First Report of a New Exoskeleton in Incomplete Spinal Cord Injury

Rehabilitation
Standing/walking/mobility
Online since 19 December 2023, updated 184 days ago

About this trial

The goal of this clinical trial is to compare the effects of exoskeletal robotic therapy and conventional exercise therapy in incomplete spinal cord injury (SCI). The main questions it aims to answer ...

Included participants

Gender
All
Age
≥ 18 years
Injury level
T5 - S5
  • Severity (AIS)?
  • AIS-C
    AIS-D
    Time since injury
    All
    Healthy volunteers
    No
    T5-S5
    Additionally, participants must
    NOT have difference in leg length
    NOT have severe spasticity

    What’s involved

    Type

    Rehabilitation

    Details

    Background: Intensive walking practice is a task that requires performance above the limits of conventional therapy. As a solution, robot-assisted exoskeletons that allow walking on the ground are produced. The exoskeletons can allow the user to perform intense, targeted, and multi-repetitive movements and at the same time provide stability and balance during walking. In this study, a new robot-supported exoskeleton system was used for gait and balance rehabilitation. This study is important as the first clinical study of a new walking system. The primary aim of the study was to evaluate the effect of the FreeGait® exoskeleton system (BAMA Technology, Ankara, Türkiye) on gait parameters in patients with motor incomplete spinal cord injury. The secondary aim was to assess its impact on quality of life and independence. Methods: Fourteen participants with incomplete spinal cord injury were included in the study. An average of 20.7 sessions of exoskeleton therapy was administered to the study group. Gait training was attempted to be diversified as much as possible during the exoskeleton training. 10MWT, Timed Up and Go Test (TUG), WISCI II, Berg Balance Scale (BBS), Visual Analogue Scale (VAS) for fear of falling, Spinal Cord Independence Measure (SCIM III), World Health Organization Quality of Life Scale-Short Form (WHOQOL - BREF) were used for evaluation. Results: WISCI II levels improved significantly in the study group (p = 0.031). Overground walking speed means calculated from 10MWT increased by 66%, twofold compared to the control group (p = 0.016, p = 0.063, respectively). The mobility subscale of SCIM III, the total SCIM III scores, and the WHOQOL-BREF physical health domain score increased significantly, contrary to the control group (p < 0.05). However, there was no difference in the mean change of all measurements between groups (p > 0.05). Conclusions: Gait training with the new exoskeleton system contributes to functional walking skills. It is possible that the residual motor learning ability, together with the balance and compensation mechanisms, played a role in the outcome. It is also important that this improvement in functional mobility is reflected in ADLs. It can be supposed that walking in different patterns, and speeds gives a way to simulate daily living conditions, which is the basis of the achievements in this study.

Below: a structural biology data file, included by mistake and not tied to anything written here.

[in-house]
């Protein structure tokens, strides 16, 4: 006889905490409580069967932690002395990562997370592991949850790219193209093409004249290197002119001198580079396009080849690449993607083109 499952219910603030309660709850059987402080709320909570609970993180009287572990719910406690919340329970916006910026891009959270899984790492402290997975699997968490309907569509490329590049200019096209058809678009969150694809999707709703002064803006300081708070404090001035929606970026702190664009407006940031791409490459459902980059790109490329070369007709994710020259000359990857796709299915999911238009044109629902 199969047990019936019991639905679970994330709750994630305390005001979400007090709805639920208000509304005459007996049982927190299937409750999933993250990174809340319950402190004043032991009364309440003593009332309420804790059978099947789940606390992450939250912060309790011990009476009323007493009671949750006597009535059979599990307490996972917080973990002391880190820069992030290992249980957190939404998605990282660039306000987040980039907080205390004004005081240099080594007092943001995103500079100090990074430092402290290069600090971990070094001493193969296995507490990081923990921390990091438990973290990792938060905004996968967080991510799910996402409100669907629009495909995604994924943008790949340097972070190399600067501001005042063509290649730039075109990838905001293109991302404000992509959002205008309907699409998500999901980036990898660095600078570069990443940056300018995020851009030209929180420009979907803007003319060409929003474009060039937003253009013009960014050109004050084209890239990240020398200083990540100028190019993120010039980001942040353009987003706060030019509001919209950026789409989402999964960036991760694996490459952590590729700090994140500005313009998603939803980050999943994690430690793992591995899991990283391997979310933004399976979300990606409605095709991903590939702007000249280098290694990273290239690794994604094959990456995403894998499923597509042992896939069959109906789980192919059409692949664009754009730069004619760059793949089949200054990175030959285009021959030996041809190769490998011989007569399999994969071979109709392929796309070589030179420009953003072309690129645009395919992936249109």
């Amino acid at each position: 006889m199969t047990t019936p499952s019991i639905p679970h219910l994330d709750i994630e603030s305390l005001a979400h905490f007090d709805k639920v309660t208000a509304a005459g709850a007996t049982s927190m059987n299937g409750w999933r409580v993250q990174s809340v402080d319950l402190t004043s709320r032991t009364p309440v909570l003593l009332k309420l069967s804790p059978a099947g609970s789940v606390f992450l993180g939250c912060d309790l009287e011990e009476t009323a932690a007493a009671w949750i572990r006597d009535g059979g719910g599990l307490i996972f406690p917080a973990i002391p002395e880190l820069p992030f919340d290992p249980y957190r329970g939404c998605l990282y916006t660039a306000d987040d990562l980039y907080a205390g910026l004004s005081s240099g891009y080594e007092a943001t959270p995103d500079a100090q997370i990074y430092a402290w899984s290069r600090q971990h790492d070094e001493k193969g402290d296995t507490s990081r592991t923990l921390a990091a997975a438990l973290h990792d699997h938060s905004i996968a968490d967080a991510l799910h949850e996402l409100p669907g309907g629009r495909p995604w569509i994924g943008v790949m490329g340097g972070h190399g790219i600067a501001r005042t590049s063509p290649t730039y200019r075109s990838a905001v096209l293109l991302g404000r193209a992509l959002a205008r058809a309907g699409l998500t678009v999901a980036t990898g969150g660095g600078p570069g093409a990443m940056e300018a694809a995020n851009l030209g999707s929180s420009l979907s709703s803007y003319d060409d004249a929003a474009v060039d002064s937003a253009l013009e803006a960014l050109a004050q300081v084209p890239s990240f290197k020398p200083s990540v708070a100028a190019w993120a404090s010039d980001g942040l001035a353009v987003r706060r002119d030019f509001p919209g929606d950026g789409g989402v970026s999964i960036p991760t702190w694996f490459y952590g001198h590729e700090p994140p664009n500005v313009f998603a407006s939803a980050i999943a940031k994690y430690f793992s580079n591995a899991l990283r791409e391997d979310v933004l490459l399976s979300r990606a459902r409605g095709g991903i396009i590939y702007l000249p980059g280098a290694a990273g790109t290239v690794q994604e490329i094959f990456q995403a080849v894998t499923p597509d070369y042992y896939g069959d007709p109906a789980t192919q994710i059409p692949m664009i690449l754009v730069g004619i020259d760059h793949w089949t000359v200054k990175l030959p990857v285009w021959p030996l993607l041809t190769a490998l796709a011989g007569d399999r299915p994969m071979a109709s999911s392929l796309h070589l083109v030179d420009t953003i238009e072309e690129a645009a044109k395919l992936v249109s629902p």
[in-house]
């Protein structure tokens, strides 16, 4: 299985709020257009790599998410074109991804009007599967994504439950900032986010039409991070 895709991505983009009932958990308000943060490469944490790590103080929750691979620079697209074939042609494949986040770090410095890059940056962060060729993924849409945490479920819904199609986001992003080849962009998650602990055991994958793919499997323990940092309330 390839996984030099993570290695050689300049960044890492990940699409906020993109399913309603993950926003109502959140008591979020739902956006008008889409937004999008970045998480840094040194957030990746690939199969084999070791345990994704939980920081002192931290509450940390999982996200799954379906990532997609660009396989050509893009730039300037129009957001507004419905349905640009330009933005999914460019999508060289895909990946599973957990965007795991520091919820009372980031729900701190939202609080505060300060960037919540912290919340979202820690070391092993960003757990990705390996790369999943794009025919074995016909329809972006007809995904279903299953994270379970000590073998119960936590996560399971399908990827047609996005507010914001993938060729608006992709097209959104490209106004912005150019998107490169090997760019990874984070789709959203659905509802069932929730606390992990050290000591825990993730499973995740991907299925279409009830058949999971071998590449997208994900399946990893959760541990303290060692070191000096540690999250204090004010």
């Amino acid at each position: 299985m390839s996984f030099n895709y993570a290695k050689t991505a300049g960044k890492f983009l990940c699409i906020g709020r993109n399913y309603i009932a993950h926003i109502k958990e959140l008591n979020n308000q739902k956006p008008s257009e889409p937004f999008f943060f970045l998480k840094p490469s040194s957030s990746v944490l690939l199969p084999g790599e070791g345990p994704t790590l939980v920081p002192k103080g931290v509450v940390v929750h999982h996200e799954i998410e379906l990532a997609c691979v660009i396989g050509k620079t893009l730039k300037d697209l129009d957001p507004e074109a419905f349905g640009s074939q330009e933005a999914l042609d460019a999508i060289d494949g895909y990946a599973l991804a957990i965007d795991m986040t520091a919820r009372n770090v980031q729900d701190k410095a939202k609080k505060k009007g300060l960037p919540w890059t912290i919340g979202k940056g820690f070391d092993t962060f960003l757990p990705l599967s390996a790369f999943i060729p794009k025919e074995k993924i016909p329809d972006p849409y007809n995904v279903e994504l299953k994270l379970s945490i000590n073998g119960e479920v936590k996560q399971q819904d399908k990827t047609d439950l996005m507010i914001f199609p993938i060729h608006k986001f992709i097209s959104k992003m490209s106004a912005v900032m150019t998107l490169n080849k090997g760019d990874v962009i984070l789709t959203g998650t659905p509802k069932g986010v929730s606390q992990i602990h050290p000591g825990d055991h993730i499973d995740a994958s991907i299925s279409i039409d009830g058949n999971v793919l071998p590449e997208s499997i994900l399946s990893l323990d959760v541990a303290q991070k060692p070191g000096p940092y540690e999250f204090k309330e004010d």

Potential benefits

    Main benefits

    Standing/walking/mobility

    Additional benefits

    Arm/hand function

    General health

    Mental health and psychosocial factors

    Good to know: Potential benefits are defined as outcomes that are being measured during and/or after the trial.

    Wings for Life supports SCITrialsFinder

    Wings for Life has proudly initiated, led and funded the new version of the SCI Trials Finder website. Wings for Life aims to find a cure for spinal cord injuries. The not-for-profit foundation funds world-class scientific research and clinical trials around the globe.

    Learn more

    • Trial recruitment status
    • Ended
    • Trial start date
    • 1 Jan 2022
    • Organisation
    • Ankara City Hospital Bilkent
    • Trial recruitment status
    • Ended
    • Trial start date
    • 1 Jan 2022
    • Organisation
    • Ankara City Hospital Bilkent

    Wings for Life supports SCITrialsFinder

    Wings for Life has proudly initiated, led and funded the new version of the SCI Trials Finder website. Wings for Life aims to find a cure for spinal cord injuries. The not-for-profit foundation funds world-class scientific research and clinical trials around the globe.

    Learn more